🎦Airbnb bans surveillance cams: Airbnb has introduced a new policy that bans the use of security cameras inside properties starting from next month. Its current policies have allowed security cameras in common areas like hallways and living rooms, but they are adjusting this to better protect the "privacy of our community." Property owners can still have security cameras outside, as long as they aren't in certain private areas like outdoor showers or saunas. 

📄Meta lawsuit: Meta has sued one of its former employees who had worked there for 12 years and rose to a senior position, alleging that he uploaded sensitive company documents to his personal Google Drive and Dropbox accounts before leaving the company for an AI cloud computing startup. Meta said that at least eight employees listed on those documents left Meta for this new startup last year.

🚗Xiaomi EV: China's smartphone maker Xiaomi is taking orders for its first electric vehicle (EV), the SU7, and will start deliveries on March 28 as it takes on big players like Tesla, BYD and other local competitors. According to a post on Weibo, the SU7 is on display at 59 showrooms in 29 cities across China.

🥼Apple expands research in China: Apple has announced plans to expand its applied research center in Shanghai and open a new lab in Shenzhen to boost the testing and research abilities of its major product lines, the iPhone, iPad and Vision Pro headset. This comes alongside a slowdown in iPhone sales in China, the world’s largest smartphone market.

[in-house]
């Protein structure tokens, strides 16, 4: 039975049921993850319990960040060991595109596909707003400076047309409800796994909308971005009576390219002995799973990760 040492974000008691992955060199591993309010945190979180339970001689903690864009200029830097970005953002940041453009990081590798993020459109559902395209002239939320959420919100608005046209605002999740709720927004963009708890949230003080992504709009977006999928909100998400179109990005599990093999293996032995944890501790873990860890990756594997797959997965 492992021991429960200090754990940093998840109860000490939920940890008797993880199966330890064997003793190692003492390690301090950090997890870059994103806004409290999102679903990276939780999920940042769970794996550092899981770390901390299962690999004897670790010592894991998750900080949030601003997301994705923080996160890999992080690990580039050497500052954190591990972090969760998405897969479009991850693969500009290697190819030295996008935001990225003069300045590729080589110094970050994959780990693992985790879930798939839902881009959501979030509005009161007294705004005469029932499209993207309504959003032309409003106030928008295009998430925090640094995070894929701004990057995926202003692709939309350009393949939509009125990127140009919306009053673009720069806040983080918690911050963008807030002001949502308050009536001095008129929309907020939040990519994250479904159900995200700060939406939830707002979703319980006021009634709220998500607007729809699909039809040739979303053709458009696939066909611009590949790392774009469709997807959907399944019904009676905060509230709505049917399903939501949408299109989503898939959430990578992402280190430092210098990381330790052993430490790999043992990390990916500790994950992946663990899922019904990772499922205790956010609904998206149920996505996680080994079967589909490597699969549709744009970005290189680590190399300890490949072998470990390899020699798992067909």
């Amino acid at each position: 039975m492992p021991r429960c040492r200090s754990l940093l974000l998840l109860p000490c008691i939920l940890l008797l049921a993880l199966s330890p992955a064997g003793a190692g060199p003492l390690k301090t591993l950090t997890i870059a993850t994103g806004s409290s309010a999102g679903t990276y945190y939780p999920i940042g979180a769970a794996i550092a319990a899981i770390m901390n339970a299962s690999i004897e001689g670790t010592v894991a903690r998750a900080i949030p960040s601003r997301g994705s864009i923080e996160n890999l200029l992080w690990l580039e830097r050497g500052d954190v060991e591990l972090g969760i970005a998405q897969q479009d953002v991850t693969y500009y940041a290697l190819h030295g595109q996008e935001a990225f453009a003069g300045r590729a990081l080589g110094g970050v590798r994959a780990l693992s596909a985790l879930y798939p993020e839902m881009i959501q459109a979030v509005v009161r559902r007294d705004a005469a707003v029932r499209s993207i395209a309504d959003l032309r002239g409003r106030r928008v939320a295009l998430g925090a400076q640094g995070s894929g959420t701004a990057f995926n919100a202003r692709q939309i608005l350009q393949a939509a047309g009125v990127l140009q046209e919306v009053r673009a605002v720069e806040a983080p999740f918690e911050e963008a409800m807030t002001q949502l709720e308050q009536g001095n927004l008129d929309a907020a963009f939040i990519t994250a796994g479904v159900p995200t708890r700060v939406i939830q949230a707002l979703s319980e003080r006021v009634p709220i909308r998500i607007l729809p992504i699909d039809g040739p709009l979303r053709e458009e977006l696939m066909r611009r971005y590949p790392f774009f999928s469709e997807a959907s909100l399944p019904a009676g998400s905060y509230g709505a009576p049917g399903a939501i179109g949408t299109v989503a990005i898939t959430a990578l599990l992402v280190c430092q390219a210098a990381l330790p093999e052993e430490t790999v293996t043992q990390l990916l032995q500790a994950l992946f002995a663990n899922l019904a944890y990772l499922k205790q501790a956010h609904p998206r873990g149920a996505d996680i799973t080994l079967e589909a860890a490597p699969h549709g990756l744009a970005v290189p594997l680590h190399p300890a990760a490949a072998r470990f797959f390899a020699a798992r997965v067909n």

🐈‍⬛Poisonous cat in Japan: A cat fell into a toxic chemical tank at a plant in the western Japanese city of Fukuyama, and security video footage shows the cat running away. Residents in the city have been warned to stay away from the cat and report any sightings to the police. So far, no sightings have been reported, and the cat may have died. The company said this incident alerted them to the need for more precautions against curious animals, which is something they hadn’t really anticipated before.

🎨Art Basel: Art Basel is running this month in Hong Kong from March 28-30 at the Convention and Exhibition Centre, where pieces from galleries in 40 countries will be exhibited. Per usual, there will be a focus on art from the Asian Pacific region. The artworks will span from historical rediscoveries and the 20th century to modern, contemporary and emerging artists.

🤗Ostrich cuddles: Many people might balk at getting up close and personal with an ostrich, as they can often be aggressive and more reminiscent of a modern-day dinosaur than a bird. But in Belgium, one animal rescue is home to hand-raised ostriches that are happy to cuddle with guests. Many of the residents at the rescue, including the ostriches, are used as therapy animals for people with autism, depression, anxiety or drug problems. "Horses are also used as therapy animals, but our ostriches are more sensitive. They connect with visitors, they feel everything, and if you have negative thoughts, they step away," said rescue-owner Wendy Adriaens.  

Belgian Wendy Adriaens, the founder of De Passiehoeve, an animal rescue farm where animals support people with autism, depression, anxiety, or drug problems, offers a hug to a male ostrich Pino and a female ostrich Blondie, both 10-month-old, at Passiehoeve farm, in Kalmthout, Belgium March 8, 2024. REUTERS/Yves Herman TPX IMAGES OF THE DAY

Quiz Time!

What US semiconductor company has a special license to sell certain chips to China’s Huawei?

  1. TSMC
  2. AMD
  3. Intel
  4. Nvidia

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Written and put together by Joey Fung, Alisha Khan and Christine Dulion

**The answer to the quiz is [3]